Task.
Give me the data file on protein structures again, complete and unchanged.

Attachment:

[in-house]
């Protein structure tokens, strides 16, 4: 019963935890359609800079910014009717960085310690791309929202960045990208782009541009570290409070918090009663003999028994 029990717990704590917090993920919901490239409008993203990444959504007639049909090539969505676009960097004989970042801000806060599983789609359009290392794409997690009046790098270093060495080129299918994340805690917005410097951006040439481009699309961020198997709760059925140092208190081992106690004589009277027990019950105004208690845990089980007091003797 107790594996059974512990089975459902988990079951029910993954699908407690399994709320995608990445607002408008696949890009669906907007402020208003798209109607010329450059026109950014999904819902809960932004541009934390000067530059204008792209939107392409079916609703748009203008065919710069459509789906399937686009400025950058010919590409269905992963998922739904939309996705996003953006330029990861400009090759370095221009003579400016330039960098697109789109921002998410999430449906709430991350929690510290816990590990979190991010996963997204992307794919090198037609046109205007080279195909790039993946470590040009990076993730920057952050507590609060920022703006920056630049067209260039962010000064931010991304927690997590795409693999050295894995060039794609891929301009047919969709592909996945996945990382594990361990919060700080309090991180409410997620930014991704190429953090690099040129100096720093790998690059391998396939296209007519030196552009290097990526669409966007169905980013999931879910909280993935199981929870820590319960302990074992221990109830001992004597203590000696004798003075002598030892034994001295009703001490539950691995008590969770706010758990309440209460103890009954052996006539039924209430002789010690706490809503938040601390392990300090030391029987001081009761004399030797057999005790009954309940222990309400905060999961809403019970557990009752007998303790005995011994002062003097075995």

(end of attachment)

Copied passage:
[in-house]
């Protein structure tokens, strides 16, 4: 019963935890359609800079910014009717960085310690791309929202960045990208782009541009570290409070918090009663003999028994 029990717990704590917090993920919901490239409008993203990444959504007639049909090539969505676009960097004989970042801000806060599983789609359009290392794409997690009046790098270093060495080129299918994340805690917005410097951006040439481009699309961020198997709760059925140092208190081992106690004589009277027990019950105004208690845990089980007091003797 107790594996059974512990089975459902988990079951029910993954699908407690399994709320995608990445607002408008696949890009669906907007402020208003798209109607010329450059026109950014999904819902809960932004541009934390000067530059204008792209939107392409079916609703748009203008065919710069459509789906399937686009400025950058010919590409269905992963998922739904939309996705996003953006330029990861400009090759370095221009003579400016330039960098697109789109921002998410999430449906709430991350929690510290816990590990979190991010996963997204992307794919090198037609046109205007080279195909790039993946470590040009990076993730920057952050507590609060920022703006920056630049067209260039962010000064931010991304927690997590795409693999050295894995060039794609891929301009047919969709592909996945996945990382594990361990919060700080309090991180409410997620930014991704190429953090690099040129100096720093790998690059391998396939296209007519030196552009290097990526669409966007169905980013999931879910909280993935199981929870820590319960302990074992221990109830001992004597203590000696004798003075002598030892034994001295009703001490539950691995008590969770706010758990309440209460103890009954052996006539039924209430002789010690706490809503938040601390392990300090030391029987001081009761004399030797057999005790009954309940222990309400905060999961809403019970557990009752007998303790005995011994002062003097075995």